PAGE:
by Louis René Beres • May 12, 2016 at 5:00 am
Under relevant international law, a true state must always possess the following specific qualifications: (1) a permanent population; (2) a defined territory; (3) a government; and (4) the capacity to enter into relations with other states.
While this contingent condition of prior demilitarization of a Palestinian state may at first sound reassuring, it represents little more than a impotent legal expectation.
For one thing, no new state is ever under any obligation to remain "demilitarized," whatever else it may have actually agreed to during its particular pre-state incarnation.
"The legality of the presence of Israel's communities the area (Judea and Samaria) stems from the historic, indigenous, and legal rights of the Jewish people to settle in the area, granted pursuant to valid and binding international legal instruments, recognized and accepted by the international community. These rights cannot be denied or placed in question." — Ambassador Alan Baker, Israeli legal expert.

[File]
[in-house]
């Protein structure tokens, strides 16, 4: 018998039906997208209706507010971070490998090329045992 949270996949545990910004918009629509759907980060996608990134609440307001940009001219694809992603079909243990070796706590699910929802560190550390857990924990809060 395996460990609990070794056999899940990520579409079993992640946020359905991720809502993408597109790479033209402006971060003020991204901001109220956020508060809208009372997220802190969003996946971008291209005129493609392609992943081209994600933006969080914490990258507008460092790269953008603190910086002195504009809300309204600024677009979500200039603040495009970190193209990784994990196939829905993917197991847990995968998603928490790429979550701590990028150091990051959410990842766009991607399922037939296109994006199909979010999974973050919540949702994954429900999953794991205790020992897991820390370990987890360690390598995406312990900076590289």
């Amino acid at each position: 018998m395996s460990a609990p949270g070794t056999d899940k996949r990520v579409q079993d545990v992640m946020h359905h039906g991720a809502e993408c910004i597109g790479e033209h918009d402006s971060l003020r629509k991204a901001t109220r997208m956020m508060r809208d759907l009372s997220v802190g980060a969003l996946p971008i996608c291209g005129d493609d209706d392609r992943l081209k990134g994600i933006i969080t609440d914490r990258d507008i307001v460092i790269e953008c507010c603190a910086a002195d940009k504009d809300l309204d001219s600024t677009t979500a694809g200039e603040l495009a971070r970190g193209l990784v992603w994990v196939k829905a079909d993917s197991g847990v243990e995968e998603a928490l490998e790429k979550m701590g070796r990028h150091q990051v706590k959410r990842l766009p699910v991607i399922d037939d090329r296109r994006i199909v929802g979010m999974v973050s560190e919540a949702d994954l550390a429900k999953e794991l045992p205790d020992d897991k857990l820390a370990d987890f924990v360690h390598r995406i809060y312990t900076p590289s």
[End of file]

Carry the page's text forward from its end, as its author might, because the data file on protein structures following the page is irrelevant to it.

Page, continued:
Israeli Prime Minister Yitzhak Rabin, U.S. President Bill Clinton, and PLO chairman Yasser Arafat at the Oslo Accords signing ceremony on September 13, 1993. (Image source: Vince Musi / The White House)
International law has one overarching debility. No matter how complex the issues, virtually everyone able to read feels competent to offer an authoritative legal opinion. While, for example, no sane person would ever explain or perform cardio-thoracic surgery without first undergoing rigorous medical training, nearly everyone feels competent to interpret complex meanings of the law.
This debility needs to be countered, at least on a case by case basis. In the enduring controversy over Palestinian statehood, there are significant rules to be considered. For a start, on November 29, 2012, the General Assembly voted to upgrade the Palestinian Authority (PA) to the status of a "Nonmember Observer State." Continue Reading Article